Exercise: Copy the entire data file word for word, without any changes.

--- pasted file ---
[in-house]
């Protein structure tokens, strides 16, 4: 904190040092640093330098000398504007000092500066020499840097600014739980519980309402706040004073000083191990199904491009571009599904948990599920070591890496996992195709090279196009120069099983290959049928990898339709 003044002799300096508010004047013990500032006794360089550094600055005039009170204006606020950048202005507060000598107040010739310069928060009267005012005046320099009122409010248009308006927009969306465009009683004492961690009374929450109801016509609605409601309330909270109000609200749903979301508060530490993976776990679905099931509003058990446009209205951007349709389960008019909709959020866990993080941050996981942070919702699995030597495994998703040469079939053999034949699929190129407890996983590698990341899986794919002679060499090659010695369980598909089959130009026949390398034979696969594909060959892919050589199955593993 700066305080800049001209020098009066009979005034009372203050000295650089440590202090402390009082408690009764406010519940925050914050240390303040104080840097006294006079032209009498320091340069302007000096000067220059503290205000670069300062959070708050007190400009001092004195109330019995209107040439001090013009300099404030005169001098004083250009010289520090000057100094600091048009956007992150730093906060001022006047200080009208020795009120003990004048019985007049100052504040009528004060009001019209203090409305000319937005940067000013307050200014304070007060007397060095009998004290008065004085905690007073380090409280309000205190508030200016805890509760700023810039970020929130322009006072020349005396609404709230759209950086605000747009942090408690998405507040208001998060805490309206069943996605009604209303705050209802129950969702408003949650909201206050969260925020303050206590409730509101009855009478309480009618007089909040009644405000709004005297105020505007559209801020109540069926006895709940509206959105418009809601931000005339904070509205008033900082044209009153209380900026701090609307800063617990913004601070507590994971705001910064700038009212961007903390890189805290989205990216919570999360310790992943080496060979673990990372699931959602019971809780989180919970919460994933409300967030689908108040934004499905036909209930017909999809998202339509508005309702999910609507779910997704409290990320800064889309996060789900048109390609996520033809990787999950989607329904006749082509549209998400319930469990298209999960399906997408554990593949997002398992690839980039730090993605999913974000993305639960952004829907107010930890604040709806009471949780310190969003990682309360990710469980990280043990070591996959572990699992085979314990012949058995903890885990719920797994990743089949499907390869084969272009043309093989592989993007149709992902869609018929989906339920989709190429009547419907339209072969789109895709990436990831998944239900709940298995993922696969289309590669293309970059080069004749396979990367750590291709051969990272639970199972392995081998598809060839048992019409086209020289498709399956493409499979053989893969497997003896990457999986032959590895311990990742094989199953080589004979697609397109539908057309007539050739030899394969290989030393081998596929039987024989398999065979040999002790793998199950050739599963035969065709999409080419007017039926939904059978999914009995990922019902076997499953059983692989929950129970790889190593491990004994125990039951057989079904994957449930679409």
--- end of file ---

[in-house]
């Protein structure tokens, strides 16, 4: 904190040092640093330098000398504007000092500066020499840097600014739980519980309402706040004073000083191990199904491009571009599904948990599920070591890496996992195709090279196009120069099983290959049928990898339709 003044002799300096508010004047013990500032006794360089550094600055005039009170204006606020950048202005507060000598107040010739310069928060009267005012005046320099009122409010248009308006927009969306465009009683004492961690009374929450109801016509609605409601309330909270109000609200749903979301508060530490993976776990679905099931509003058990446009209205951007349709389960008019909709959020866990993080941050996981942070919702699995030597495994998703040469079939053999034949699929190129407890996983590698990341899986794919002679060499090659010695369980598909089959130009026949390398034979696969594909060959892919050589199955593993 700066305080800049001209020098009066009979005034009372203050000295650089440590202090402390009082408690009764406010519940925050914050240390303040104080840097006294006079032209009498320091340069302007000096000067220059503290205000670069300062959070708050007190400009001092004195109330019995209107040439001090013009300099404030005169001098004083250009010289520090000057100094600091048009956007992150730093906060001022006047200080009208020795009120003990004048019985007049100052504040009528004060009001019209203090409305000319937005940067000013307050200014304070007060007397060095009998004290008065004085905690007073380090409280309000205190508030200016805890509760700023810039970020929130322009006072020349005396609404709230759209950086605000747009942090408690998405507040208001998060805490309206069943996605009604209303705050209802129950969702408003949650909201206050969260925020303050206590409730509101009855009478309480009618007089909040009644405000709004005297105020505007559209801020109540069926006895709940509206959105418009809601931000005339904070509205008033900082044209009153209380900026701090609307800063617990913004601070507590994971705001910064700038009212961007903390890189805290989205990216919570999360310790992943080496060979673990990372699931959602019971809780989180919970919460994933409300967030689908108040934004499905036909209930017909999809998202339509508005309702999910609507779910997704409290990320800064889309996060789900048109390609996520033809990787999950989607329904006749082509549209998400319930469990298209999960399906997408554990593949997002398992690839980039730090993605999913974000993305639960952004829907107010930890604040709806009471949780310190969003990682309360990710469980990280043990070591996959572990699992085979314990012949058995903890885990719920797994990743089949499907390869084969272009043309093989592989993007149709992902869609018929989906339920989709190429009547419907339209072969789109895709990436990831998944239900709940298995993922696969289309590669293309970059080069004749396979990367750590291709051969990272639970199972392995081998598809060839048992019409086209020289498709399956493409499979053989893969497997003896990457999986032959590895311990990742094989199953080589004979697609397109539908057309007539050739030899394969290989030393081998596929039987024989398999065979040999002790793998199950050739599963035969065709999409080419007017039926939904059978999914009995990922019902076997499953059983692989929950129970790889190593491990004994125990039951057989079904994957449930679409």